After several years of sustained growth, since the Covid crisis Ghana has experienced high macroeconomic instability and worsened debt dynamics. Digital and mobile technologies have the potential to sustain the recovery of the Ghanaian economy, building on the advances that have delivered far-reaching economic and social benefits in the country in recent years. Today, Ghana has over 18 million unique mobile subscribers and 10 million mobile internet subscribers. The latter is equivalent to almost 30% of the population, above the average of 25% in Sub-Saharan Africa. Moreover, the development of the mobile money market has been instrumental in improving financial inclusion in the country, which has seen the proportion of unbanked population fall from almost 60% in 2014 to 32% in 2021.
However, to address the recent fiscal pressures, in May 2022 the Government of Ghana introduced a levy of 1.5% on the value of all electronic transfers – including mobile money – above 100 GHS (approximately 7 USD). The E-levy risks stifling progress of the digital economy, producing a move back to cash, and ultimately, it might prove counter-productive as a revenue raising policy. The extent to which this is the case largely depends on the responsiveness of demand for mobile money to the changes in price introduced by the levy.
A new GSMA report shows that in the nine months following the introduction of the E-levy, consumers in Ghana have in fact turned away from using mobile money, with significant demand elasticities of up to 2.5 in absolute value. The E-levy had an immediate impact on consumers and businesses who rely heavily on digital transactions for payments and financial services. As a result of higher transaction charges, Ghanaians have shown to be highly sensitive to this price change reducing their use of mobile money services by 25% on average immediately after the implementation of the levy. Transaction values and mobile money revenues fell by up to 35% year-on-year (YoY), with revenues remaining 20% lower than the pre-tax level after nine months. Meanwhile, cash-out transactions (which are exempted from the levy) increased by 61% YoY in value and by 25% YoY in volume following the introduction of the levy. This may signal that consumers are returning to cash-based transactions and thus point to a reversal in financial inclusion gains.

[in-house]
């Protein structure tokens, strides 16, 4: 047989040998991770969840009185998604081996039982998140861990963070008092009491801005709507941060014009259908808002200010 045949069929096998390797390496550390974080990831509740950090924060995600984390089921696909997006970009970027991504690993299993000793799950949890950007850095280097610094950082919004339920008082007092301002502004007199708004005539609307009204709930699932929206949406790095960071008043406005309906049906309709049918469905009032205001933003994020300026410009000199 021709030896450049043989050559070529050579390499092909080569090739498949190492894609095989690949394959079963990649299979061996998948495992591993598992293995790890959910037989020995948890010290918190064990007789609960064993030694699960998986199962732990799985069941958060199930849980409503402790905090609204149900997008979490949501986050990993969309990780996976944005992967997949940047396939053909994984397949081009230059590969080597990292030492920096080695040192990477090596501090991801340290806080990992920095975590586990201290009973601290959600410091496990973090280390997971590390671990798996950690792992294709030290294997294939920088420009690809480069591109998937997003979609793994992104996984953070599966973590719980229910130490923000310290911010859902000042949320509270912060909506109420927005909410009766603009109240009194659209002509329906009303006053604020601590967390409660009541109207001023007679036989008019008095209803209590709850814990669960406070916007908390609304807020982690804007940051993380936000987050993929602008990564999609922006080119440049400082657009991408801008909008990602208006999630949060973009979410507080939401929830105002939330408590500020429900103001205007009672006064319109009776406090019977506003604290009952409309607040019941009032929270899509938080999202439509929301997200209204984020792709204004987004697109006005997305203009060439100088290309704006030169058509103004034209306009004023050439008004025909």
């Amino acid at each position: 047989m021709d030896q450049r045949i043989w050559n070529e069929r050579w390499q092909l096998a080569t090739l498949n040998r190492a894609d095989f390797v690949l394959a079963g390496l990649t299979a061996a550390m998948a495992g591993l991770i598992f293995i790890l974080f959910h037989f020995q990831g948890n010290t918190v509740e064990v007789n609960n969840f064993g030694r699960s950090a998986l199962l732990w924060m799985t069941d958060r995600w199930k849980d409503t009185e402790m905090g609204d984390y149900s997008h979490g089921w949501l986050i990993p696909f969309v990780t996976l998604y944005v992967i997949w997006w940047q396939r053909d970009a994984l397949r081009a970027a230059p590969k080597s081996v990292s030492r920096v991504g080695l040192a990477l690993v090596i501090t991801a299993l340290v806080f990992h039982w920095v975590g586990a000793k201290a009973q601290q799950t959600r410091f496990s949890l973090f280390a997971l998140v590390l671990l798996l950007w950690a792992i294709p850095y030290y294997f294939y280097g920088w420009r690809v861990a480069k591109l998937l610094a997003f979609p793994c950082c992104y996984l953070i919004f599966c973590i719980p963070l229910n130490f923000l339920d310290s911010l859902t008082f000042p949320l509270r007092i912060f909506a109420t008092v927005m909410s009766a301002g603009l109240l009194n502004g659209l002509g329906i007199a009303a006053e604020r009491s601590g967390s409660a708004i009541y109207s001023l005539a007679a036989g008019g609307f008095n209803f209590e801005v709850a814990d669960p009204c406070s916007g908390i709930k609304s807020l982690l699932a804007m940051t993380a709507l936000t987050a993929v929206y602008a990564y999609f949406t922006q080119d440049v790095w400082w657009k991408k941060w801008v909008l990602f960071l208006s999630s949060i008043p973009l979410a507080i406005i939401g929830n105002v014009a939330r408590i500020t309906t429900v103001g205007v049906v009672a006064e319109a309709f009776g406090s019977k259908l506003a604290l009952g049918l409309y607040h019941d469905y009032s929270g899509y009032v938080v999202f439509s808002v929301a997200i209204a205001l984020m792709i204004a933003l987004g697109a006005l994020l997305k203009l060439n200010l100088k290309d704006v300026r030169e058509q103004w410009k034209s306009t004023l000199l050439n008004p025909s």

As a result of reduced demand in response to the E-levy, the government’s planned tax intake was much lower than expected. When taking into account not only the direct revenue from the levy, but also the loss from lower taxes collected on mobile money revenues and the indirect loss in GDP growth from foregoing the benefits of access to mobile money, the net tax revenue for the government would be negative – by almost 1.4 billion GHS per year.
This analysis highlights the importance of assessing the potential impacts of policy reforms on mobile services, including specific considerations of the characteristics of the mobile money market and demand. The telecoms sector is committed to working with Ghanaian Authorities to continue to build such evidence and contribute to increased transparency and certainty in the tax policy process. To balance fiscal policy and digital development objectives while promoting fair and effective domestic revenue mobilisation, the Government of Ghana could consider reducing the E-levy and other sector-specific taxes. In the medium term, this could achieve higher domestic revenues, encourage the formalisation of the economy and sustain the successes of increasing internet and mobile money penetration and financial inclusion in line with regional leaders in Africa.
To find out more, download the full report here.